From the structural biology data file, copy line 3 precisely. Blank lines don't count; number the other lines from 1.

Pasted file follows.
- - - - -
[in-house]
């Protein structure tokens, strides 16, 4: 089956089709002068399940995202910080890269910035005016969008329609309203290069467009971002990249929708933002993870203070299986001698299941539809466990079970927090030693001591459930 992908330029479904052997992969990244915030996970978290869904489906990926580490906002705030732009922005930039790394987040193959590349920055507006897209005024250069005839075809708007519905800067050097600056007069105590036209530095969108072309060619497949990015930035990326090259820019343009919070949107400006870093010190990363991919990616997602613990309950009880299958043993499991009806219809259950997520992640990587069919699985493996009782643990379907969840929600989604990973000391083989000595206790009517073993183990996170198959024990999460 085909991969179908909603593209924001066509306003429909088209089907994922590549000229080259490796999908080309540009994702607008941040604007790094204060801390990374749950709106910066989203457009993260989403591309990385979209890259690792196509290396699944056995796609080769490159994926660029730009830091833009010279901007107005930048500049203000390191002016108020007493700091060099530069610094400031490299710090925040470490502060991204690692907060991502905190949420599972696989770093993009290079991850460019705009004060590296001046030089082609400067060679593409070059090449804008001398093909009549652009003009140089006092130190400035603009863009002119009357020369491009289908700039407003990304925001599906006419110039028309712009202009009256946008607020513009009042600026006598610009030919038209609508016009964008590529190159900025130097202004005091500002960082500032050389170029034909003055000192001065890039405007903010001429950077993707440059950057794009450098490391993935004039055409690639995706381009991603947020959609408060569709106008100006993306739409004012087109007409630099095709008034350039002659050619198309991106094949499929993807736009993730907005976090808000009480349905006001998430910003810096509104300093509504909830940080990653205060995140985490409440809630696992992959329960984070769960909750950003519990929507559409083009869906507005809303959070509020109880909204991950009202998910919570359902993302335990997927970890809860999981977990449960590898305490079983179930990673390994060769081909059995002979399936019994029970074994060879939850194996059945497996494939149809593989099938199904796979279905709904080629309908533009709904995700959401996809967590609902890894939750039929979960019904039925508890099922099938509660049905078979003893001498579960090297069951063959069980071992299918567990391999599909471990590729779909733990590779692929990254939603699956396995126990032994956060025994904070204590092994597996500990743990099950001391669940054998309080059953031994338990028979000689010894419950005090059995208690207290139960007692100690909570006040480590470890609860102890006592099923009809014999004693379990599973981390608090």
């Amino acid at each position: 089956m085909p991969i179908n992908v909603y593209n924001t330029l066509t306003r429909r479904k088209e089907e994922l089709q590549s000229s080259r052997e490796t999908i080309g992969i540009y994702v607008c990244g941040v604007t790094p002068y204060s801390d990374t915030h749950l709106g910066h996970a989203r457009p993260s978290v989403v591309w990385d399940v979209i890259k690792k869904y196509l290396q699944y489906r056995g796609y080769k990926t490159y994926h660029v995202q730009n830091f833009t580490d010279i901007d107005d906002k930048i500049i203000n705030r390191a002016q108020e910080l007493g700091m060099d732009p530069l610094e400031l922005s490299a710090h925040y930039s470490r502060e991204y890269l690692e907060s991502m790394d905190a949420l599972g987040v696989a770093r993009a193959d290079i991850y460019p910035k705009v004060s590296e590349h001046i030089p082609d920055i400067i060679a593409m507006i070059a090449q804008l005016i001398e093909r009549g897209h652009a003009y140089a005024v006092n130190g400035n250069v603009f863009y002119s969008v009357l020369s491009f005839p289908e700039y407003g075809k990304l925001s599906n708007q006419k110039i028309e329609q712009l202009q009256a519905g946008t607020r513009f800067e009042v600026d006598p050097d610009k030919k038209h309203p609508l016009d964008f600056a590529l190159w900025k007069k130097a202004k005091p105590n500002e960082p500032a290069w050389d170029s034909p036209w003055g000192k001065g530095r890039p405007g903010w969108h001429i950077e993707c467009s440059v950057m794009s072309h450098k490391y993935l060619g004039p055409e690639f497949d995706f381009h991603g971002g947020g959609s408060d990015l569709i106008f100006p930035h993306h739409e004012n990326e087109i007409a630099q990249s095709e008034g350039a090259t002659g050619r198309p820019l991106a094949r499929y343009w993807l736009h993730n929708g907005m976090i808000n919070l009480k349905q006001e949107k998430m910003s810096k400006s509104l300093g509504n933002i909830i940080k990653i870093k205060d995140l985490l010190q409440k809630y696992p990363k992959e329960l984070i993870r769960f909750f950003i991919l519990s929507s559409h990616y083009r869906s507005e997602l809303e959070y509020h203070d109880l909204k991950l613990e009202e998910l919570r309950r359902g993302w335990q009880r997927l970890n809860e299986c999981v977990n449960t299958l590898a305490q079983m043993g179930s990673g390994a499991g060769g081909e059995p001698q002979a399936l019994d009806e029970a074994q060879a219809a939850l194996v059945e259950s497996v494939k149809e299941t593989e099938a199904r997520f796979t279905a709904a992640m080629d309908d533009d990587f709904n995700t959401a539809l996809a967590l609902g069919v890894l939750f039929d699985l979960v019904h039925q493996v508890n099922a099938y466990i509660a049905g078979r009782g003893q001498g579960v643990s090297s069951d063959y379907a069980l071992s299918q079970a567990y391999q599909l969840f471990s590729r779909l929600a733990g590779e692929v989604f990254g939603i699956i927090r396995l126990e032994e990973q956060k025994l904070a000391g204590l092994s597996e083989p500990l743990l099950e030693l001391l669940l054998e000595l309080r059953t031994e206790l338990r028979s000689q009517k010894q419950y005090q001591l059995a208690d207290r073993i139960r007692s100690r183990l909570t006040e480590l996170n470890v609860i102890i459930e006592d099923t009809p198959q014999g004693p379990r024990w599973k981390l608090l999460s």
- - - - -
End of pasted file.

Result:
């Amino acid at each position: 089956m085909p991969i179908n992908v909603y593209n924001t330029l066509t306003r429909r479904k088209e089907e994922l089709q590549s000229s080259r052997e490796t999908i080309g992969i540009y994702v607008c990244g941040v604007t790094p002068y204060s801390d990374t915030h749950l709106g910066h996970a989203r457009p993260s978290v989403v591309w990385d399940v979209i890259k690792k869904y196509l290396q699944y489906r056995g796609y080769k990926t490159y994926h660029v995202q730009n830091f833009t580490d010279i901007d107005d906002k930048i500049i203000n705030r390191a002016q108020e910080l007493g700091m060099d732009p530069l610094e400031l922005s490299a710090h925040y930039s470490r502060e991204y890269l690692e907060s991502m790394d905190a949420l599972g987040v696989a770093r993009a193959d290079i991850y460019p910035k705009v004060s590296e590349h001046i030089p082609d920055i400067i060679a593409m507006i070059a090449q804008l005016i001398e093909r009549g897209h652009a003009y140089a005024v006092n130190g400035n250069v603009f863009y002119s969008v009357l020369s491009f005839p289908e700039y407003g075809k990304l925001s599906n708007q006419k110039i028309e329609q712009l202009q009256a519905g946008t607020r513009f800067e009042v600026d006598p050097d610009k030919k038209h309203p609508l016009d964008f600056a590529l190159w900025k007069k130097a202004k005091p105590n500002e960082p500032a290069w050389d170029s034909p036209w003055g000192k001065g530095r890039p405007g903010w969108h001429i950077e993707c467009s440059v950057m794009s072309h450098k490391y993935l060619g004039p055409e690639f497949d995706f381009h991603g971002g947020g959609s408060d990015l569709i106008f100006p930035h993306h739409e004012n990326e087109i007409a630099q990249s095709e008034g350039a090259t002659g050619r198309p820019l991106a094949r499929y343009w993807l736009h993730n929708g907005m976090i808000n919070l009480k349905q006001e949107k998430m910003s810096k400006s509104l300093g509504n933002i909830i940080k990653i870093k205060d995140l985490l010190q409440k809630y696992p990363k992959e329960l984070i993870r769960f909750f950003i991919l519990s929507s559409h990616y083009r869906s507005e997602l809303e959070y509020h203070d109880l909204k991950l613990e009202e998910l919570r309950r359902g993302w335990q009880r997927l970890n809860e299986c999981v977990n449960t299958l590898a305490q079983m043993g179930s990673g390994a499991g060769g081909e059995p001698q002979a399936l019994d009806e029970a074994q060879a219809a939850l194996v059945e259950s497996v494939k149809e299941t593989e099938a199904r997520f796979t279905a709904a992640m080629d309908d533009d990587f709904n995700t959401a539809l996809a967590l609902g069919v890894l939750f039929d699985l979960v019904h039925q493996v508890n099922a099938y466990i509660a049905g078979r009782g003893q001498g579960v643990s090297s069951d063959y379907a069980l071992s299918q079970a567990y391999q599909l969840f471990s590729r779909l929600a733990g590779e692929v989604f990254g939603i699956i927090r396995l126990e032994e990973q956060k025994l904070a000391g204590l092994s597996e083989p500990l743990l099950e030693l001391l669940l054998e000595l309080r059953t031994e206790l338990r028979s000689q009517k010894q419950y005090q001591l059995a208690d207290r073993i139960r007692s100690r183990l909570t006040e480590l996170n470890v609860i102890i459930e006592d099923t009809p198959q014999g004693p379990r024990w599973k981390l608090l999460s």